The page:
Bureau's analysis
The bureau analysed whether the merged entity would gain enough market power to substantially reduce the competitiveness of the OSB industry in British Columbia.

It first considered whether existing competitors in the OSB industry would be able to restrain the merged entity from raising the price of OSB in British Columbia. At the time of the merger review, there were only four OSB producers – including Ainsworth and LP – with mills located in British Columbia. The bureau concluded that the remaining competitors did not have enough market power and could not expand their operations fast enough to constrain a material price increase on OSB. The bureau discounted the market power of competiting mills outside British Columbia because they faced higher freight costs, putting them at a disadvantage over the parties' mills in the province.

The bureau then examined whether new competitors could enter into the OSB industry in British Columbia to reduce the potential market harm that the merger may cause. It concluded that the likelihood of a timely and sufficient entry was low due to high barriers to entry and expansion, such as obtaining environmental approval to build a new mill and negotiating a long-term supply contract with fibre suppliers.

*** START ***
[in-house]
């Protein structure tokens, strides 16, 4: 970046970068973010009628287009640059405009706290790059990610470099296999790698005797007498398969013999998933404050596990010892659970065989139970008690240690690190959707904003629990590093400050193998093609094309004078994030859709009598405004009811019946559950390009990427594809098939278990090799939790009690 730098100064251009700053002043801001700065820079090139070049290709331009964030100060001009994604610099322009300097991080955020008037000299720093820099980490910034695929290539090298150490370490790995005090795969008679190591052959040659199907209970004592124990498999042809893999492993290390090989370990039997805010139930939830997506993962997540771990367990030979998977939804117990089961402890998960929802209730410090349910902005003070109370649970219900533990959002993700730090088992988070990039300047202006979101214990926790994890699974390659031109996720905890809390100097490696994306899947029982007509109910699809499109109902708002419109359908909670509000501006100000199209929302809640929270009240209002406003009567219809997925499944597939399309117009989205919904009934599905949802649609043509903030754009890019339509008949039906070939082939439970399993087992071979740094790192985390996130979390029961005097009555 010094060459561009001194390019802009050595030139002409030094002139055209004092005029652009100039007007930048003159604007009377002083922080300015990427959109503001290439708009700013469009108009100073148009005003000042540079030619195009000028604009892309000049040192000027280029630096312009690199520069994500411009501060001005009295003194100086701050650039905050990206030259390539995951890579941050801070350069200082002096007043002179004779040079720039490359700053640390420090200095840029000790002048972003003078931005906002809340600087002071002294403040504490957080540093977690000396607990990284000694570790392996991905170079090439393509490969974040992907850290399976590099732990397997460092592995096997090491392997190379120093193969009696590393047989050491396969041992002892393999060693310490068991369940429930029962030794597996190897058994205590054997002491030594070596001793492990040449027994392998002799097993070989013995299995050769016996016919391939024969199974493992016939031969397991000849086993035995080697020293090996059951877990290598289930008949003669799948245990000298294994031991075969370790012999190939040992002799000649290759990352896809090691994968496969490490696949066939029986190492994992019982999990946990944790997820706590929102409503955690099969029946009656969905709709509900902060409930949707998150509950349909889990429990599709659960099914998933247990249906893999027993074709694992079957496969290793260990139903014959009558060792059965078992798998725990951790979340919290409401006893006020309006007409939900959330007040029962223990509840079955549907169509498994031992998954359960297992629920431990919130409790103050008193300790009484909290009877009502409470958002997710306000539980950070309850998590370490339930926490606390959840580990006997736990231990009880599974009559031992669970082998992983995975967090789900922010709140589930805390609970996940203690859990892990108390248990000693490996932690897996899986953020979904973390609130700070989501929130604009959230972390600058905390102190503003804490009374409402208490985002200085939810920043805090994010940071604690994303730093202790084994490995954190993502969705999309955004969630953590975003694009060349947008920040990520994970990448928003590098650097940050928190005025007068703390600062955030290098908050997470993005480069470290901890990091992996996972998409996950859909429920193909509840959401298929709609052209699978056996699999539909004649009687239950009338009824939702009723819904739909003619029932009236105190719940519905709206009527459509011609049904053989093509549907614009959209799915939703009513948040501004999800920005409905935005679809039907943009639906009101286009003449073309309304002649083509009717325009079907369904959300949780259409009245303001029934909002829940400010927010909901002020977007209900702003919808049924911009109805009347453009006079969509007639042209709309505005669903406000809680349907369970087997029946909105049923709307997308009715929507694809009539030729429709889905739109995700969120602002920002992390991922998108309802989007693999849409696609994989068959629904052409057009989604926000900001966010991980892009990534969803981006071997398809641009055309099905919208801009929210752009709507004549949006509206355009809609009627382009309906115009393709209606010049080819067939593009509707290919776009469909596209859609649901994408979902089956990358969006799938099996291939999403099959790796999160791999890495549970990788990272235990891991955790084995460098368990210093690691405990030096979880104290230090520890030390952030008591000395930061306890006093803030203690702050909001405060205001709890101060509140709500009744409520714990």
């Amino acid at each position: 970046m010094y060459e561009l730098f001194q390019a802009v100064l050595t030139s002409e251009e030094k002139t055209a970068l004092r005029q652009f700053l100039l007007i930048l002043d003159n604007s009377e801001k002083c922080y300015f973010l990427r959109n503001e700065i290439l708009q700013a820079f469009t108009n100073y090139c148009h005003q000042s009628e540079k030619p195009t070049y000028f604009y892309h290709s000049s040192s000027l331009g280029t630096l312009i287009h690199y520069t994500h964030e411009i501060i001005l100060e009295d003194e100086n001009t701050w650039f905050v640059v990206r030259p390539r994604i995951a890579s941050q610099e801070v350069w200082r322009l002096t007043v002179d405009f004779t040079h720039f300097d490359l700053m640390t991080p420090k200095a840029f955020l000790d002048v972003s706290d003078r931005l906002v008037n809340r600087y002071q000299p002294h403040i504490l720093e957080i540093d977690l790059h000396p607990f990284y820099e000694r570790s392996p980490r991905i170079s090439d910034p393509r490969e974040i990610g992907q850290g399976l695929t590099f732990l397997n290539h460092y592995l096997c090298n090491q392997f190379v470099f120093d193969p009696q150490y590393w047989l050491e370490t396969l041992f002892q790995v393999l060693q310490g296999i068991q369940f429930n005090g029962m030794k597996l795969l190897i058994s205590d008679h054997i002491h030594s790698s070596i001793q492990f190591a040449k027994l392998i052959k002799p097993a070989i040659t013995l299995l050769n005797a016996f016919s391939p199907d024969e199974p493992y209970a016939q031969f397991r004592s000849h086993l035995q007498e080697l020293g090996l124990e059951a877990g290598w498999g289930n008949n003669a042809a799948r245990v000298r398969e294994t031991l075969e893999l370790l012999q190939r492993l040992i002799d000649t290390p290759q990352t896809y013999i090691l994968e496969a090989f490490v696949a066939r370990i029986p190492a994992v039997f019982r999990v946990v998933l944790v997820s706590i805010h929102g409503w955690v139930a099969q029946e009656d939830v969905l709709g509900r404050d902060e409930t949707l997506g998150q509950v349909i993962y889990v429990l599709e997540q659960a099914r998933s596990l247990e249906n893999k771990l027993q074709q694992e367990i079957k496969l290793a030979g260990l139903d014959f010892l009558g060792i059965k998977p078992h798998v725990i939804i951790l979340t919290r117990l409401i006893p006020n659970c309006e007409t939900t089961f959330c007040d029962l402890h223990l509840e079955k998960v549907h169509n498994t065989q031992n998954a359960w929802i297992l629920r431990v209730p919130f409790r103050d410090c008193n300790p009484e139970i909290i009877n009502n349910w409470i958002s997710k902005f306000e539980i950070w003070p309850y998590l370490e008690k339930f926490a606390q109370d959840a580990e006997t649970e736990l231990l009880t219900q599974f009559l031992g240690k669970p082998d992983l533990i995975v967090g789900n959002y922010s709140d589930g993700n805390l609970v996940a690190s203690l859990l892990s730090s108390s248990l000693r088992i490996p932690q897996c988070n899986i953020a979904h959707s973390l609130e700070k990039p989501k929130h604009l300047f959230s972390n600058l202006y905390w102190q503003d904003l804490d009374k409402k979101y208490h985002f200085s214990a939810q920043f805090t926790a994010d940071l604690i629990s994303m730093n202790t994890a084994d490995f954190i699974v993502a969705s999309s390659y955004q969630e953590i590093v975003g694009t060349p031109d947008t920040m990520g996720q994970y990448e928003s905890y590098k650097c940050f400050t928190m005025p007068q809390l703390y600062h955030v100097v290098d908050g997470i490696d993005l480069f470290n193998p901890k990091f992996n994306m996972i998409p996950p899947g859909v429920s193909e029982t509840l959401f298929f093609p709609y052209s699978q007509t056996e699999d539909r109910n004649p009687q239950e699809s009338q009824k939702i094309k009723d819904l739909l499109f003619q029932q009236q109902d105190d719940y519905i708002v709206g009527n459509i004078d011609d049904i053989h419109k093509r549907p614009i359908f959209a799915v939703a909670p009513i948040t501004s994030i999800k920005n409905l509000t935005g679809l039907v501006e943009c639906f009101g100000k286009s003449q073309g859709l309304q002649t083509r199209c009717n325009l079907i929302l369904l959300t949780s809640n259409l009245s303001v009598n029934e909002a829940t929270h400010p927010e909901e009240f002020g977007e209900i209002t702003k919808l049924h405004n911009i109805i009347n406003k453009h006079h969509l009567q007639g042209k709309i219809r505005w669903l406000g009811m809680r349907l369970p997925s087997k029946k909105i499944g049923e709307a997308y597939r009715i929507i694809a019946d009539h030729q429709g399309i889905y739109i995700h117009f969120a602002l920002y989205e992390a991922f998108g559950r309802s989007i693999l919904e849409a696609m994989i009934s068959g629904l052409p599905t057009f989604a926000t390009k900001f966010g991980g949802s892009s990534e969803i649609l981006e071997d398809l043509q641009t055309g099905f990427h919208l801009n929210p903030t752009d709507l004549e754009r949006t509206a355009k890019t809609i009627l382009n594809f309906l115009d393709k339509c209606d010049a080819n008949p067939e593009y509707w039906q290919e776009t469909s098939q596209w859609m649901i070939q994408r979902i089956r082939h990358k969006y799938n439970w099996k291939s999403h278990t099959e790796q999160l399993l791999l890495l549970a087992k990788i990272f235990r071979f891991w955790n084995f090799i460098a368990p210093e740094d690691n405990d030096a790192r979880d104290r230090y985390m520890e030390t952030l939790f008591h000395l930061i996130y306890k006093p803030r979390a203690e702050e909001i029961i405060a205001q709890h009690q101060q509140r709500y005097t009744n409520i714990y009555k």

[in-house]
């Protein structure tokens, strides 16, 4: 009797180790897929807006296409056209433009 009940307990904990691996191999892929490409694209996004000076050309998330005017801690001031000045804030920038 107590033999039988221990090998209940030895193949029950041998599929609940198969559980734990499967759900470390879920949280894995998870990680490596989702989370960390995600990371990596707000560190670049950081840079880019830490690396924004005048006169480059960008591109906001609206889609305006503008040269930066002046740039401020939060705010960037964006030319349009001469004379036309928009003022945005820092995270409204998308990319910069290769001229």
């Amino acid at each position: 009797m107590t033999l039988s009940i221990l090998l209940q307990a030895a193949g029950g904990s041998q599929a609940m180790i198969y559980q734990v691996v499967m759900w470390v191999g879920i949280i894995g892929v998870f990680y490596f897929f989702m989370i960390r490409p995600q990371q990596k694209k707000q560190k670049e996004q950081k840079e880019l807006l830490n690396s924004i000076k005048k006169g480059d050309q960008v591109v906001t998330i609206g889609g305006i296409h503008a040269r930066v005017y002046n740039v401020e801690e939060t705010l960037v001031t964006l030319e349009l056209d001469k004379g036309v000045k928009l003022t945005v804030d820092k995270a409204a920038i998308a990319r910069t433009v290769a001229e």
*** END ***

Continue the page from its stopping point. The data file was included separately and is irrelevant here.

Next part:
The bureau concluded that the proposed acquisition was likely to result in a substantial lessening of competition in the OSB industry in British Columbia. Concurrently, the DOJ raised similar concerns, stating that the merged entity would raise the price of OSB in the Pacific Northwest and Upper Midwest of the United States, and was likely to substantially lessen competition in these regions.

Reynolds' acquisition of Novelis' North American foil business approved

On November 15 2013 Reynolds Consumer Products, Inc agreed to acquire the North American division of Novelis Foil Products for US$35 million. Six months later, on May 26 2014, the bureau approved the acquisition by issuing a no action letter to Reynolds and announcing that the merger was unlikely to cause a substantial lessening or prevention of competition.

Background
Both parties manufacture and supply aluminium foil wrap and semi-rigid aluminium containers. Novelis operates two manufacturing plants and three distribution facilities in Canada, while Reynolds manufactures in the United States and distributes to Canada through its two Canadian distribution facilities.